An area where artificial intelligence plays an essential role is the field of personalized or “precision” medicine [28]. Precision medicines are basically growing drugs in the industry. In the development process of personalized medicine collections of healthy and diseased human samples are needed [4] Usually, the samples are sequenced using next-generation sequencing technique, resulting in the generation of massive data. The application of Artificial intelligence and methods of deep learning helps in the efficient analysis of big data sets [25].

5. Conclusions

The primary goal of high-throughput screening processes is to screen through a library of compounds, and help in the identification of candidates that affect the target in a desired way. This phenomena is referred as “hits” or “leads”. Generally, hits are achieved by using various technologies including liquid handling devices, plate readers, robotics, and software for data processing. Today automation and robotics has been widely accepted in the drug discovery process and great progress continues to be made in this area. Automated process provides better process consistency and hence, better data quality. Alternatively, automation not only allows scientists to walk away freely and pursue other tasks, but it also allows trail of traceability if any questions arise. The process of automation minimizes human errors [29].

To sum it up, HTS processes does not particularly helps in the identification of drugs, because HTS cannot assess several properties that are critical for developing new drug. For example, HTS method cannot evaluate properties like bioavailability and toxicity. Instead, the primary role of HTS assays is to help in the identification of “leads” and provide suggestions for their optimization. Hence, the results from HTS assays helps to reveal the initial point for further steps in the drug discovery process, including drug design. HTS assays also helps to understand the interaction or role of a particular biochemical process.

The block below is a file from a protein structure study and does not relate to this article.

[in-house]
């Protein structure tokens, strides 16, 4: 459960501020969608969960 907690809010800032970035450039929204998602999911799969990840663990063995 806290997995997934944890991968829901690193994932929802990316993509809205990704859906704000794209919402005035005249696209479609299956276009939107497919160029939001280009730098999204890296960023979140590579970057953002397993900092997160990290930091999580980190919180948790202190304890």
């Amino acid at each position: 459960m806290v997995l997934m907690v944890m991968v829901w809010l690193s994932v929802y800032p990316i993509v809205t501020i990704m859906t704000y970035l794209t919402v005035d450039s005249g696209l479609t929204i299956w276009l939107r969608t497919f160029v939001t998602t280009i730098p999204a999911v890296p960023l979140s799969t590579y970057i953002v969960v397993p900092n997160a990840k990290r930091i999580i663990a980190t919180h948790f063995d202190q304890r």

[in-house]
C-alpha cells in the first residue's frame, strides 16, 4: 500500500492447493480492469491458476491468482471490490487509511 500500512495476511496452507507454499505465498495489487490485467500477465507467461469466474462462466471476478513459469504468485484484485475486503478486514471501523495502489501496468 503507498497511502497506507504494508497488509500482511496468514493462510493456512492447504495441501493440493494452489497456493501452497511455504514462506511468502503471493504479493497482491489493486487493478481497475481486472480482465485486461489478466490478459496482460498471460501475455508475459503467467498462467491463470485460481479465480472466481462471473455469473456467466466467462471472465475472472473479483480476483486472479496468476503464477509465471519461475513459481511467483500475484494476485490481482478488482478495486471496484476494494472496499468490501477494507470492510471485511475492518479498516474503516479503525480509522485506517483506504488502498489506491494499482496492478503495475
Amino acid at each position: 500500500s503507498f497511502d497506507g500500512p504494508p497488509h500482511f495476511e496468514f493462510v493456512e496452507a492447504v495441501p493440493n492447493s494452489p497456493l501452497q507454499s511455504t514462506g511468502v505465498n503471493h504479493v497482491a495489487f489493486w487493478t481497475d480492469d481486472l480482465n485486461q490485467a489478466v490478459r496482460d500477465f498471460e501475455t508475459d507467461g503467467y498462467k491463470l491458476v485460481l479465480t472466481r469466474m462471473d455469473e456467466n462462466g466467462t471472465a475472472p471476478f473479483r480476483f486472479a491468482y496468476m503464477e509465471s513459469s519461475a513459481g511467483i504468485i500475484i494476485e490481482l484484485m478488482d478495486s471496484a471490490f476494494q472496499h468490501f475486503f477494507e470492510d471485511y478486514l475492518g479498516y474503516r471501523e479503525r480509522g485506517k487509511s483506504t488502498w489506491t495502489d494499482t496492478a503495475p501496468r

Hence, the HTS method should be accepted as a technology that scans biological library quickly and efficiently excluding compounds showing no effect in the analysis. Various academic institutions and mainly industries use high-throughput screening method to screen large number of compounds on a daily basis. Various detection techniques FCS, NMR, HRTF etc., contribute to the screening of compounds in large number.

According to market analysis, the global (HTS) market size was at 15.3 billion USD in 2020 and is projected to reach 26.4 billion USD by 2025, growing at a CAGR of 11.5% in the forecast period. Market growth is driven by factors including improving research and development spent by biotechnological and pharmaceutical companies, advancements in high throughput screening technologies, availability of funding from government, and capital investments from various bodies. As we all are aware of the outbreak of the corona virus, in response to this, various biopharmaceutical, pharmaceutical companies, and small startups have stepped forward to develop solution to this issue. Scientists and researchers were able to find list of molecules that could target COVID-19. As per the latest reports, there are 79 available vaccine candidates, out of which 20 vaccine candidates are in the third stage of clinical trials. Out of the 20 vaccine candidates, eleven of them have been authorized in various countries. Researchers and scientists have taken the initiative to speed drug discovery process by using high throughput screening method and found few promising drugs that can be used against COVID-19 namely Remdesivir, Chloroquine & Hydroxychloroquine, Lopinavir & Ritonavir, and Lopinavir with Ritonavir plus Interferon beta-1a. There has been an increase in drug discovery projects in efforts to treat COVID-19, which is the driving force for the growth of the high-throughput screening products market [30].